Using the structure and sensibility of a WWII propaganda film, artist Yael Bartana explores a complicated set of social and political relationships among Jews, Poles, and other Europeans in the age of globalization in her 2007 film Mary Koszmary.
Mary Koszmary (Nightmares), a film by artist Yael Bartana, explores a complicated set of social and political relationships among Jews, Poles, and other Europeans in the age of globalization. Using the structure and sensibility of a World War II propaganda film, Mary Koszmary (Nightmares) addresses contemporary anti-Semitism and xenophobia in Poland, the longing for the Jewish past among liberal Polish intellectuals, the desire among a new generation of Poles to be fully accepted as Europeans, and the Zionist dream of return to Israel.
Like an athlete entering the arena, a clean-cut young man wearing glasses and tie emerges from a dark tunnel and enters Warsaw’s dilapidated Olympic Stadium. Built from rubble that remained from the Warsaw Uprising in 1944, the vast amphitheater served for decades as a venue for sporting events and state ceremonies. Today, the terraced seating, overgrown with weeds, resembles a neglected cemetery. Bartana’s cinematography alludes to the ideology and aesthetic strategies of Leni Riefenstahl, whose films included Olympia, a documentary of the 1936 Olympic Games in Berlin, and Triumph of the Will, a 1934 film of the Nazi party rally in Nuremberg.
The protagonist, portrayed by the left-wing Polish critic and activist Slawomir Sierakowski, climbs a podium and delivers a speech. His voice reverberates against the empty seating. His sole audience is a small troop of young, patriotic scouts bearing Polish flags who stencil the field with the following sentence, “3,300,000 Jews can change the life of 40,000,000 Poles.” The respective numbers refer to the population of Jews who lived in Poland on the eve of the Holocaust and the country’s current population. The protagonist suggests that in order for Poland to be fully accepted by other Europeans, the country must embrace tolerance and multiculturalism and welcome back its Jews. He provocatively states, “Let the three million Jews that Poland has missed . . . chase away the demons. Return to Poland, to your country!” Bartana, an Israeli artist living in Tel Aviv and Amsterdam, stresses the commonalities between contemporary Israel and Poland. She states that in both countries “there are a small percentage of intellectuals and a small Left. Both we and they are nations living with the trauma of the past and constantly struggling with the search for identity and definition.”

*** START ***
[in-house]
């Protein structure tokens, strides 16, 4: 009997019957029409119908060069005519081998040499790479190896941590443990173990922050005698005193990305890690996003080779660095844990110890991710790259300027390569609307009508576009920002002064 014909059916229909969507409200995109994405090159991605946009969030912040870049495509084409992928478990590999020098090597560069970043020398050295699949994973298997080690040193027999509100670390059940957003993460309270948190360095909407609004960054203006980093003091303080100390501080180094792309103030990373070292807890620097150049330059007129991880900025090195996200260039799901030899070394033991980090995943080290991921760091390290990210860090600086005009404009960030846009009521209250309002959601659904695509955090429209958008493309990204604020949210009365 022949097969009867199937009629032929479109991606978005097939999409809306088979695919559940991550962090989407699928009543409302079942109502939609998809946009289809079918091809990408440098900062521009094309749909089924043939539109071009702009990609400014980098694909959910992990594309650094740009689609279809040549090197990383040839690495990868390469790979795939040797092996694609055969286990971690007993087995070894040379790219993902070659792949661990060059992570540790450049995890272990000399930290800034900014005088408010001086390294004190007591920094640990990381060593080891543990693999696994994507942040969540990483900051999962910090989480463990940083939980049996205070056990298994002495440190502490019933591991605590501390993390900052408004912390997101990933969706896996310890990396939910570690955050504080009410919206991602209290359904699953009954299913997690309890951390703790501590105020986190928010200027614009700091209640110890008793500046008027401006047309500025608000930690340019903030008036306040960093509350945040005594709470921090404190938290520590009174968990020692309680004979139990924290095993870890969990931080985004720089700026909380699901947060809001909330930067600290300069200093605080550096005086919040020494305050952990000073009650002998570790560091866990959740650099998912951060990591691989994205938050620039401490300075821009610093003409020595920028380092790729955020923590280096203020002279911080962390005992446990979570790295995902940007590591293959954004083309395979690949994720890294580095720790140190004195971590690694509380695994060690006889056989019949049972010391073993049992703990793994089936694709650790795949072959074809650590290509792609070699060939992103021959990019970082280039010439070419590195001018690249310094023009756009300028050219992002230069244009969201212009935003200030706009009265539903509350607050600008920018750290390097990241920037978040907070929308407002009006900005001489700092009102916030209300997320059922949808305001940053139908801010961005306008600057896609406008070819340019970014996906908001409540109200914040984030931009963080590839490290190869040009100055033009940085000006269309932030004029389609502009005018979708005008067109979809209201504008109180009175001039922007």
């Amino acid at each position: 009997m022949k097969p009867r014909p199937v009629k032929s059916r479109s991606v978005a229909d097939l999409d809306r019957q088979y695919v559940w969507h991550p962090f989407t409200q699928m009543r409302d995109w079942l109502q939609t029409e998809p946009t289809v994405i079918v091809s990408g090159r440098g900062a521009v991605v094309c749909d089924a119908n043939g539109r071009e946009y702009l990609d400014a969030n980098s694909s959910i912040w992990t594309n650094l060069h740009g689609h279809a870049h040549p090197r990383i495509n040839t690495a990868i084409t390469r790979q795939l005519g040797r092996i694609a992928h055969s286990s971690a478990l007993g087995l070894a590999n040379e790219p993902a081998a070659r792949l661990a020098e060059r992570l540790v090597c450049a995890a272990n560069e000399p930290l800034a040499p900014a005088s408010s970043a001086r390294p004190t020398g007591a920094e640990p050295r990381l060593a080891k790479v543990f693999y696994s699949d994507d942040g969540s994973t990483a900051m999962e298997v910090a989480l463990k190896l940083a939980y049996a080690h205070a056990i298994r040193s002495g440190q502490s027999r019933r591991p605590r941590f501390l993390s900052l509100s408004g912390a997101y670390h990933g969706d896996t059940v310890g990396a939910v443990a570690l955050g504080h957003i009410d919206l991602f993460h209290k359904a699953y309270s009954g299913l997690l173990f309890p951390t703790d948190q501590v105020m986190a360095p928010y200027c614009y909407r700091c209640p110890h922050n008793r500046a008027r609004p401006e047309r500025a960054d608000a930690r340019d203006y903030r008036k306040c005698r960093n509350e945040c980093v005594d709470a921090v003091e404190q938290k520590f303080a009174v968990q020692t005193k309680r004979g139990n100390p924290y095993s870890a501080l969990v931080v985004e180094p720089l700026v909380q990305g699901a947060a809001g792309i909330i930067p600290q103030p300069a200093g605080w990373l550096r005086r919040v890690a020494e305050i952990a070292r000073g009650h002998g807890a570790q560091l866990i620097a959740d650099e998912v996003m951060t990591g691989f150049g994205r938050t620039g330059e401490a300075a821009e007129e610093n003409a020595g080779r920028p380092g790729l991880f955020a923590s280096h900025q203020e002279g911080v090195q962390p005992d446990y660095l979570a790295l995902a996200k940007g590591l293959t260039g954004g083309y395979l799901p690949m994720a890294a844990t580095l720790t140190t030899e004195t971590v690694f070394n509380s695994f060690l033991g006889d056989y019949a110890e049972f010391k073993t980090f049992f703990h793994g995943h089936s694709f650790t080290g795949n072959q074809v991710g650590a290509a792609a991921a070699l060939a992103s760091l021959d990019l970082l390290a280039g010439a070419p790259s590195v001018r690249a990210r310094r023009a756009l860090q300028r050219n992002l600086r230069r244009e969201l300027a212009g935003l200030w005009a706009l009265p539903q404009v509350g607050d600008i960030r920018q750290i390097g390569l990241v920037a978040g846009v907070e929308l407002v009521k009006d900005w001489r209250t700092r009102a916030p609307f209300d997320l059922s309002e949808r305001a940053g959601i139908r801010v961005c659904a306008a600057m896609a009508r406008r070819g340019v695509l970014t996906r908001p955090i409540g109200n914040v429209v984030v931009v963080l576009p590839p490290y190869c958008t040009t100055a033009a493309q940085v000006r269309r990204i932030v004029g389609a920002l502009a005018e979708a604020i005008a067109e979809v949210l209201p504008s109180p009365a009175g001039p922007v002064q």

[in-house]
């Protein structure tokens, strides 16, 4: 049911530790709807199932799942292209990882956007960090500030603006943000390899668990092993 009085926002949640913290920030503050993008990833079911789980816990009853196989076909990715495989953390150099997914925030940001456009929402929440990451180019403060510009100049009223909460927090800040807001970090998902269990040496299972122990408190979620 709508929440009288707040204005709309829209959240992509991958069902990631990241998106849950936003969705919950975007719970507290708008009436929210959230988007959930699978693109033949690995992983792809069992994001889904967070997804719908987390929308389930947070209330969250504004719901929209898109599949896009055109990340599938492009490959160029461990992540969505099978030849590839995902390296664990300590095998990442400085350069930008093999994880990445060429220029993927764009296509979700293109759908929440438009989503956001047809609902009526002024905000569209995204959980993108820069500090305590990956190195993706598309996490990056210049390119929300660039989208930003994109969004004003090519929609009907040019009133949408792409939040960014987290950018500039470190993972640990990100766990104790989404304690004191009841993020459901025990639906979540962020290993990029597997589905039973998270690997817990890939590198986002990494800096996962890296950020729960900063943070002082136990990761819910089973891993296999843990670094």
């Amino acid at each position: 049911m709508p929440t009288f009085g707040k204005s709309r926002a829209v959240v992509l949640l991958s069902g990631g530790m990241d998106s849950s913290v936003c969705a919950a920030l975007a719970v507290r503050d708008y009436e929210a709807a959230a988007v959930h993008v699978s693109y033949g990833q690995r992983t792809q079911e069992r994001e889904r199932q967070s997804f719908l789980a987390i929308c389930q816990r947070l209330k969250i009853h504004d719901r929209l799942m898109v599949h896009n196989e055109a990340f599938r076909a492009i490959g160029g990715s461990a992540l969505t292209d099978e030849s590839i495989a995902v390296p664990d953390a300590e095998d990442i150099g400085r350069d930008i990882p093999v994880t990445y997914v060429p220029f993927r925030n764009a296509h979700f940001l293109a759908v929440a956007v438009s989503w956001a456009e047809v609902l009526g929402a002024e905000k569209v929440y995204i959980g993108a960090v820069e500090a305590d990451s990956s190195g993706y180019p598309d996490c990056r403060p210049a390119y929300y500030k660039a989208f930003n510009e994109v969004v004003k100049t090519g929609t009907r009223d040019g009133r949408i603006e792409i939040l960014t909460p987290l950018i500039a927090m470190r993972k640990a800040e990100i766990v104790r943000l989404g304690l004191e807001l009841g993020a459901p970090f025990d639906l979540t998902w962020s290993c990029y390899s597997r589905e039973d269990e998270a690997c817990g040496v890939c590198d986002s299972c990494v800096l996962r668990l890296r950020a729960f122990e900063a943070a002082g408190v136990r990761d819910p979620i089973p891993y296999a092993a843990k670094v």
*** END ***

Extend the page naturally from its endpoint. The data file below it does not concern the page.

Yael Bartana’s solo exhibitions include Foksal Gallery, Warsaw (2008); Center for Contemporary Art, Tel Aviv (2008); The Power Plant, Toronto (2007); Kunstverein Hamburg, Germany (2006); MIT List Visual Arts Center (2004). She has also been included in many group exhibitions including: the Contemporary Jewish Museum, San Francisco (2009); the Jewish Museum, New York (2007); Documenta 12, Kassel, Germany (2007); Walker Art Center (2007); Centre Pompidou (2007); 27th Bienal de São Paulo (2007); Tàpies Foundation, Barcelona (2006); and the 9th Istanbul Biennial (2005). Her works are in the permanent collections of The Israel Museum, the Jewish Museum, New York, The Museum of Modern Art, the Tate Modern, and other institutions.
A solo exhibition is concurrently on view at P.S.1 Contemporary Art Center in Long Island City, New York.